jawboneI recently wrote about the very important and study-proven reasons why you shouldn’t rely on any app to get pregnant or avoid pregnancy including my own Hormone Horoscope menstrual cycle tracker. And, I still stand by that since technology isn’t reliable enough to put a baby–or not a baby–on the line.

However, I’m still a big fan of apps and tools that help you pinpoint ovulation because it’s the key indicator that you’re transitioning from the first half of your cycle to the second half–which, in many ways, can be polar opposites of each other. So, that day is important to know when you want to predict your mood, energy, sleep habits, health and behavior. But, if the app or tool is a day or so off when predicting ovulation for this purpose, ultimately it’s no big deal. At least not of baby-making or baby-avoiding proportions.

So, I’m intrigued by this news from the period-tracking and fertility app company Clue that a small  internal pilot study (involving six women) shows that a wearable fitness tracker has the potential to predict ovulation. It does so by monitoring your resting heart rate (RHR), which changes across your menstrual cycle, climbing higher during ovulation and the luteal phase (the second half of your cycle) than it is normally during the first half of your cycle (the follicular phase). When your RHR goes up, it means you’ve ovulated. Or that you’re pregnant, which was evidently the case with the company’s director of marketing who wore the sensor and discovered she was expecting.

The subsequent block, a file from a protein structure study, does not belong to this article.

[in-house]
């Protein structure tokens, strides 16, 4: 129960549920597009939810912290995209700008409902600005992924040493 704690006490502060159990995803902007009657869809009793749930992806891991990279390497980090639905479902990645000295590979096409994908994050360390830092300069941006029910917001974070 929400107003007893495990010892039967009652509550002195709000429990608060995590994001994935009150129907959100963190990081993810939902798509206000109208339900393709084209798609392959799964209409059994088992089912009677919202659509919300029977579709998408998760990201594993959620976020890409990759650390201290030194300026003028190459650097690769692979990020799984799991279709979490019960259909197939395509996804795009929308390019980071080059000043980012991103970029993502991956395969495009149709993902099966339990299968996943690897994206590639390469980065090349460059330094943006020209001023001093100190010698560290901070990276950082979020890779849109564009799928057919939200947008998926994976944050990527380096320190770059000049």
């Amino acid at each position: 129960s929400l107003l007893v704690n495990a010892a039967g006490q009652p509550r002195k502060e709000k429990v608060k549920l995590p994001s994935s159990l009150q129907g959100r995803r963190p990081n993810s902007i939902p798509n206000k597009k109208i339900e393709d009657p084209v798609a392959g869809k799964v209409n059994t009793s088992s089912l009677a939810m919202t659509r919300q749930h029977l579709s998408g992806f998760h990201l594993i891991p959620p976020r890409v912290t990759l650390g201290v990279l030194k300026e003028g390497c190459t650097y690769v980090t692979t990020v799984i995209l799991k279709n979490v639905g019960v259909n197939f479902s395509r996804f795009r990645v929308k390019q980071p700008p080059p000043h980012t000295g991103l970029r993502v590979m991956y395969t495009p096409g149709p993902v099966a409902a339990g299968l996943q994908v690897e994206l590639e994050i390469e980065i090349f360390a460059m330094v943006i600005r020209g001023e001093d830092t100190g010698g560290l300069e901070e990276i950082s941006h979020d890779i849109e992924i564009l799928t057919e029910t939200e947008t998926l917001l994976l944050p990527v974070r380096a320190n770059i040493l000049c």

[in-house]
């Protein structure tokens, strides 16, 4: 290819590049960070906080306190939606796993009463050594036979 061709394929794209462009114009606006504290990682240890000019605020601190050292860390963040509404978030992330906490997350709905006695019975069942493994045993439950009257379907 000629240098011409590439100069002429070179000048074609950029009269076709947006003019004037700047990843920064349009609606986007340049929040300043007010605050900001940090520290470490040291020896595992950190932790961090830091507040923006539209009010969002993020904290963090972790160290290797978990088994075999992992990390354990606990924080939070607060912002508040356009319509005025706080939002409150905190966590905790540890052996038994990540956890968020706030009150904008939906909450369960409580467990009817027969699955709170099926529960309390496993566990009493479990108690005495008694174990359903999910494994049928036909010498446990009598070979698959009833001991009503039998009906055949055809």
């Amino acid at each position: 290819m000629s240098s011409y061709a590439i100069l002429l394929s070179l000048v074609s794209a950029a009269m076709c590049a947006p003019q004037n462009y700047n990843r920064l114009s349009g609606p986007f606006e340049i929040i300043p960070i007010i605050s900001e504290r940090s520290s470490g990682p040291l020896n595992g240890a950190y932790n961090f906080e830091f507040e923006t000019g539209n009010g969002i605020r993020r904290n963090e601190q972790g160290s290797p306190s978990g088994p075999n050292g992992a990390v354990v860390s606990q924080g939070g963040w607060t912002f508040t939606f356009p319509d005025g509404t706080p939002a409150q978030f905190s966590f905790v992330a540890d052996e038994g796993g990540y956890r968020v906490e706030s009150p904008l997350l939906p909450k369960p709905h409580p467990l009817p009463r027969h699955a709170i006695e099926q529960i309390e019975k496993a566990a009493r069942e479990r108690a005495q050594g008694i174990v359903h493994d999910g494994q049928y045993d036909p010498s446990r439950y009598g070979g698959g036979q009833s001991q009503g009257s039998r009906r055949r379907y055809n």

This research is due to be presented at the annual meeting of the European Society of Human Reproduction and Embryology. I imagine a more formal study will likely be conducted and published in a journal somewhere. And, at some point soon after you may be finding that your FitBit or other wearable sensor will be telling you when you’re ovulating. Stay tuned and I’ll update you when there’s more info.